LA County Sheriff's corruption trial: 6 defendants guilty on all counts

ByMiriam Hernandez and Lisa Bartley via KABC logo
Wednesday, July 2, 2014
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Six Los Angeles County Sheriff's Department personnel were found guilty on six counts of conspiracy and obstruction of justice in a federal trial on Tuesday.

LOS ANGELES (KABC) -- Guilty verdicts -- across the board. Six Los Angeles County Sheriff's Department officials -- deputies, sergeants and lieutenants -- were all found guilty Tuesday of conspiracy and obstruction of justice. The two sergeants were also found guilty of making false statements for lying to the FBI.

Lieutenant Greg Thompson, Lieutenant Steve Leavins, Sergeant Craig Long, Sergeant Maricela Long, Deputy Gerard Smith and Deputy Mickey Manzo spent a collective 120-years plus as sworn law enforcement officers. Now, they are convicted felons facing a maximum sentence of 15-20 years in federal prison.

"These defendants were supposed to keep the jails safe and to investigate criminal acts by deputies. Instead these defendants took measures to obstruct a federal investigation and tamper with witnesses. That conduct is simply unacceptable," U.S. Attorney Andre Birotte told a crowd of reporters after the verdict on the steps of the federal courthouse.

One by one, the clerk read off guilty verdicts for each of the six counts and each of the six defendants. The defendants looked grim, but stoic. Several family members of the defendants broke down in tears.

Outside court, a juror who only gave his first name as "Ron" told Eyewitness News it was clear to the jury that all six defendants broke the law.

"The FBI was in their house, and they were trying to find out what happened and it went a little too far," said Ron.

The guilty verdicts are the culmination of an FBI investigation into abuse and corruption at the Los Angeles County jails, which are run by the Los Angeles County Sheriff's Department.

In the summer of 2011, the FBI conducted an undercover operation inside Men's Central Jail, smuggling a phone into inmate-turned-FBI informant Anthony Brown. A corrupt jail deputy, Gilbert Michel, took a bribe from an undercover FBI agent to bring the contraband cellphone into Brown, a career criminal who had just been sentenced to 423 years to life in prison.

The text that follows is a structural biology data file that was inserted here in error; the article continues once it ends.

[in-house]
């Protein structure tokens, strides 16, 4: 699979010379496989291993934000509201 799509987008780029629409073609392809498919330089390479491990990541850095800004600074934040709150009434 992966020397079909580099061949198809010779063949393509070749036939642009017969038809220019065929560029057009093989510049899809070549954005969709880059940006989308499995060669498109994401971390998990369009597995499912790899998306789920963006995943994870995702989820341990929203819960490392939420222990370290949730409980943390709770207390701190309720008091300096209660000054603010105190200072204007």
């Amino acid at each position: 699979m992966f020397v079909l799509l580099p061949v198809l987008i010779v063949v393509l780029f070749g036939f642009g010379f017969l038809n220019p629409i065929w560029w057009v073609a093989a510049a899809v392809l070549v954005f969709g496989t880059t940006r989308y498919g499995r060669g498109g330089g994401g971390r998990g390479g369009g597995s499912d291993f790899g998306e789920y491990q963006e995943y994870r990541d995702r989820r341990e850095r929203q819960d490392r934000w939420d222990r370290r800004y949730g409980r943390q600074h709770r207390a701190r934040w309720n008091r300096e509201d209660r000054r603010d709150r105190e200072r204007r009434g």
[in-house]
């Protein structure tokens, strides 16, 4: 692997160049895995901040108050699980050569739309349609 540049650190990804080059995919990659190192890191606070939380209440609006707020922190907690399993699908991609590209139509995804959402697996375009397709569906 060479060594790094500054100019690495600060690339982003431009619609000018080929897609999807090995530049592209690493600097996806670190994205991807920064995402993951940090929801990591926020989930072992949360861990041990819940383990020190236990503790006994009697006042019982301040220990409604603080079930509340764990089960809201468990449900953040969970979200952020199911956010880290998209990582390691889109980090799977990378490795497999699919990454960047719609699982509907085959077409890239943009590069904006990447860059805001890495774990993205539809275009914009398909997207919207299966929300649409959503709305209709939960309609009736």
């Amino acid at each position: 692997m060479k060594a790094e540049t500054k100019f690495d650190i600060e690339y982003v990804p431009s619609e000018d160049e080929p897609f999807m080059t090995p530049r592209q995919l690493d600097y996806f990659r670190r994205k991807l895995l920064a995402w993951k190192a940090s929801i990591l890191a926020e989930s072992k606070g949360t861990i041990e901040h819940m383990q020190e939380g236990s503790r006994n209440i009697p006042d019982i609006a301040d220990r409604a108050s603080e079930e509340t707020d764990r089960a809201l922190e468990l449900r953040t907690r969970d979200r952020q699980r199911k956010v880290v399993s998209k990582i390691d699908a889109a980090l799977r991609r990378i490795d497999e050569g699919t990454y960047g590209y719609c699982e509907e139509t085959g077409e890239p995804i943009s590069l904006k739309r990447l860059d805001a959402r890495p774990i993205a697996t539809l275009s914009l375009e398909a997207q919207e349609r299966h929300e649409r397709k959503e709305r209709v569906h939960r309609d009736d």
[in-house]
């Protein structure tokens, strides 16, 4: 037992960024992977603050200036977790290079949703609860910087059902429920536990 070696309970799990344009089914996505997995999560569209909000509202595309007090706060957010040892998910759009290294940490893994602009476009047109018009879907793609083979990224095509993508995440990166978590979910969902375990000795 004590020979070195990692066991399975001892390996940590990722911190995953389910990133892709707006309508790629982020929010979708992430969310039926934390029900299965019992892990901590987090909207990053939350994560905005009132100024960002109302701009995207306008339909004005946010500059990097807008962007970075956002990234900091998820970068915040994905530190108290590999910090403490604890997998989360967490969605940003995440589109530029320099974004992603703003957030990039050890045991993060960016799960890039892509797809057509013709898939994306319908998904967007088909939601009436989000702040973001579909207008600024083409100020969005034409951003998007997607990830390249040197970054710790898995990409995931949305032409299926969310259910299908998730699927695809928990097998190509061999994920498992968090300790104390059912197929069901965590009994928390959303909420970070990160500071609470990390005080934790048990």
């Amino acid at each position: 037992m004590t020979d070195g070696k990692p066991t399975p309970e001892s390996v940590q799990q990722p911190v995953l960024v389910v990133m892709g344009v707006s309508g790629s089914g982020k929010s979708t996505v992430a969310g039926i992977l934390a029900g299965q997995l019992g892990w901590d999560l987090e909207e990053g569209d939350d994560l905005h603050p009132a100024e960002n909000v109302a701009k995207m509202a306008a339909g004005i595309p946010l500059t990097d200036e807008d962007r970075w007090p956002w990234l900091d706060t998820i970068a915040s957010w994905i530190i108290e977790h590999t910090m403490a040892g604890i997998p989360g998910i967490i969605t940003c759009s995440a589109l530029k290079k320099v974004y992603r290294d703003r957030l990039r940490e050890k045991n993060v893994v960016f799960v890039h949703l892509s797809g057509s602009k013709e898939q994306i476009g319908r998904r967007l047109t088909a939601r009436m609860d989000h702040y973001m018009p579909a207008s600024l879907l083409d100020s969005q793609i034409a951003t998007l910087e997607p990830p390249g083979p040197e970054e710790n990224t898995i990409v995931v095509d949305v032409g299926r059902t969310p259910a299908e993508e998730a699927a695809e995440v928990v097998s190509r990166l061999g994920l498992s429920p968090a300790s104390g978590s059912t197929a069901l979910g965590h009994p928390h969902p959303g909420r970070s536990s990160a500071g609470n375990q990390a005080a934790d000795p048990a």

Brown was supposed to use the cell phone to document any possible abuse by deputies and to report to his FBI handlers in real-time. But the phone was found a few weeks later, setting off a chain of events that led to the indictments of seven deputy sheriffs.

Over three weeks of testimony, prosecutors told jurors that once the defendants learned the FBI was investigating "their house," they tried to obstruct the federal investigation. The defendants hid inmate Anthony Brown from his FBI handlers, the U.S. Marshals Service and a federal grand jury by moving him to different locations and booking him under false names and without fingerprints. The defendants also tampered with witnesses by telling Brown the FBI had "abandoned" him, and ordering Deputy Gilbert Michel to not talk to the FBI.

"There wasn't one smoking gun, it was all of the evidence put together that painted a very clear picture for this jury of what the verdict should be," said juror Stephen Bonfoey.

One key piece of evidence shown to jurors was a video of Sgt. Craig Long and Sgt. Maricela Long confronting lead FBI agent Leah Marx outside her home in early September 2011. On the video, Sgt. Craig tells Marx she is a "named suspect in a felony complaint" and that he is in the process of "swearing out a declaration for an arrest warrant" for Marx. Sgt. Long later repeated the statements to Marx's FBI supervisor. Craig and Long both admitted in previous grand jury testimony they knew the statements were untrue.

"So what are we supposed to do, ignore it? You know? I mean they said it," said juror Ron.

The defendants and their attorneys told jurors they were only following orders from top brass in the LASD, including then-Sheriff Lee Baca and then-Undersheriff Paul Tanaka. Tanaka, who is running to be the next sheriff, has been named by prosecutors as a "subject" of their ongoing investigation into obstruction of justice.

The big question now? Will prosecutors take their investigation further up the LASD chain-of-command? Will Baca or Tanaka be indicted?

"It's like the judge said in court, that's for another jury to decide for another day. That's not for us to decide. We just ruled on the facts with these particular defendants and that's it," said juror Bonfoey.

Former Sheriff Lee Baca was not called as a witness in this trial. Former Undersheriff Paul Tanaka did testify, and told jurors the LASD had a right to conduct its own lawful investigation.

Juror "Ron" said that at some point, the defendants should have known to back off from investigating the FBI.

"You know, a lot of people could have called it off. It could have come from the top or you could have called it off as individuals once you knew you were breaking the law," said Ron.

Alternate juror Claire Chang says she would have found the defendants guilty as well. She believes the "brass" should also see their day in court.

"I just think they should go through the same trial that these defendants did," said Chang.

Juror "Ron" told Eyewitness News he feels good about the verdict, but believes the defendants are all good people -- they simply took their investigation too far.

"It don't feel good to have to work with someone, to do something like this. But we had to do what was right and it was unanimous," said Ron.

The trial of a seventh deputy, James Sexton, ended in with a mistrial in May with jurors split 6-6. Prosecutors are expected to announce on Monday if they intend to retry Sexton.

Sentencing for the six defendants found guilty on Tuesday is scheduled for September 8th.